Single Women seeking advice on how to date a Divorced Dad. This month, a younger woman wants to know how to break up with her Divorced Dad… Read more
Dear Ask SingleDad,
This is a head or the heart issue and
also a May-December romance issue:
I am 24-years old and have been dating a 45 year-old single dad for about five
years. We live together and I love him and his children very much. He is a
gentleman, a wonderful dad, funny, lively and healthy. He is generous and loves
However, due to our age differences he has a lot of baggage.
His financial situation is dismal due to his divorce, (alimony, child support,
and unpaid student loans). He has a great professional job but two-thirds of
his paycheck goes to debt. He has no savings due to his circumstances and has a
current tax levy on him. I am a
recent college grad who has never been out on my own; I am starting to crave my
independence and the ability to make my own life. I am planning a break-up
conversation. As much as I don’t want to do this, I know this is the best
decision for me to make right now.
My problem is his family. How do I tell his kids that I am
leaving? He only has them in the summer. Should I leave the house before they
come down? Should I tell them in person or let my former partner tell them? How
do I tell his sisters and brothers who have always treated me like family what
my reasons are for leaving? I still love my Divorced Dad very much but I know I
can’t be with
It’s heartbreaking. What do I do?
Lost in limbo
Dear Lost In Limbo…
If I am doing the math right, your Divorced Dad started
dating when you were around 19, correct? If so, I am sure the past 5 years
together have been a learning experience for both of you and I can only
sympathize for the pending conversation you will have to eventually make. As a
Divorced Dad, I have had my share of dating younger women and I have had
similar realities hit me when it came to dating a much younger woman. The truth
is, your Divorced Dad boyfriend probably has had the same reality or concerns that
he may not be able keep you happy forever. If he is anything like you described, he has enjoyed your
company and knows that there is an end pending at some point. There is a time
for everything in our lives and it’s time to begin the next chapter in life for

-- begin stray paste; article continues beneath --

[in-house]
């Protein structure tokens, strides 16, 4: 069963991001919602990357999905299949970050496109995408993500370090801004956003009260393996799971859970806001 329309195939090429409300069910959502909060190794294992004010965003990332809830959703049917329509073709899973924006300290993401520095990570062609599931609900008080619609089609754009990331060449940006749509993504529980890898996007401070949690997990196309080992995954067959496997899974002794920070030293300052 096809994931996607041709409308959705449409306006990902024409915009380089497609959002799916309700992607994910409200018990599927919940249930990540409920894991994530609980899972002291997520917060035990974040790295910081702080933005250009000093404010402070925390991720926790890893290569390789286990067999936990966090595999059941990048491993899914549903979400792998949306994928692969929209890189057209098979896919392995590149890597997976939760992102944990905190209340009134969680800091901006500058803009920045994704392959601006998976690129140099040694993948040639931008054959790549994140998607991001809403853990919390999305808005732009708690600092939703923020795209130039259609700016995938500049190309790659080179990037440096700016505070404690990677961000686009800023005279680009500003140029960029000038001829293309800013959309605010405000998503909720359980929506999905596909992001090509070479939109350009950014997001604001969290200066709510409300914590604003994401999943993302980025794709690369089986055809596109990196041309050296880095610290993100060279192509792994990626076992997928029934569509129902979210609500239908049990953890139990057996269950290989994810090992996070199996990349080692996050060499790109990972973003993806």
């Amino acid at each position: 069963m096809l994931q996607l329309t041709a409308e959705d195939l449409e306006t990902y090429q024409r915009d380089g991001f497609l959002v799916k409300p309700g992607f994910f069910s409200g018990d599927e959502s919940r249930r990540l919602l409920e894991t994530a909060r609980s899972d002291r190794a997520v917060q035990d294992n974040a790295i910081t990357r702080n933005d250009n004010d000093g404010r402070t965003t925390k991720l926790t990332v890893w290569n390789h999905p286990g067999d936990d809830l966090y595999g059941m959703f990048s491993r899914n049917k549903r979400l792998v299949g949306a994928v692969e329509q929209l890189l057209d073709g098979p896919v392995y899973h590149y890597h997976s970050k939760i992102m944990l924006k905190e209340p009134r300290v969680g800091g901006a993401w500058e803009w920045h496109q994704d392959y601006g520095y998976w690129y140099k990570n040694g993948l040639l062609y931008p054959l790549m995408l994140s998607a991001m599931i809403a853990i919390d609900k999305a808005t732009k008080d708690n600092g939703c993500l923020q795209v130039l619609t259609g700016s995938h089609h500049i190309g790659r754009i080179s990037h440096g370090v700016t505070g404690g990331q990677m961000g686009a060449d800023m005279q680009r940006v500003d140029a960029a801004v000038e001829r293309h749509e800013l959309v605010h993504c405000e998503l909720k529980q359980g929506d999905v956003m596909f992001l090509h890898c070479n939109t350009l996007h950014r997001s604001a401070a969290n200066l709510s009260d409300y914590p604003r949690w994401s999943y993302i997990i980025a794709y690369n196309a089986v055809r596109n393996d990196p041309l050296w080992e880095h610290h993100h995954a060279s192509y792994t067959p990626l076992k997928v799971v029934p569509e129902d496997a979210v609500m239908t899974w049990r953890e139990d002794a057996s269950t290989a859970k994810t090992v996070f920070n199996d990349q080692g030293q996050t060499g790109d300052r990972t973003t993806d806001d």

both of you.
No break–ups are easy, but here are a couple rules to
follow. Make your break up about appreciating everything your boyfriend has
done with you. Explain that you have to move on for circumstances beyond his
control. Don’t make it about physical or monetary challenges; nobody wants to
be reminded of their shortcomings.
Tell him that you still care about his well being but be confident and
clear to him that you have to move on to begin a new chapter in your life
Finally, when it comes to addressing your break up with
family and loved ones, you have every right to request your boyfriend’s
permission to speak to his extended family. If he says, no, then honor his
request. If he has adult family siblings, parents or relatives that reach out
to you; then that’s fair game. However, you have to respect the boundaries with
his children and you do not have direct access to speak with his children
without his consent and knowledge. As much as it may hurt you, it is more
harmful to get his children involved with your break-up. Children never choose
divorce or break-ups, adults do…
Good Luck to both of you.
Are you a Single Woman dating a Divorced Dad? or Are you a Divorced Dad looking for
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Richard “RJ” Jaramillo, is the Founder of SingleDad.com,
a website and social media resource dedicated to single parenting and specifically for the newly divorced, re-married, widowed and single Father with children.
RJ is self employed, entrepreneur living in San Diego and a father of three children. The mission of SingleDad is to help the community of Single Parents
“Make Life Happen…Again!”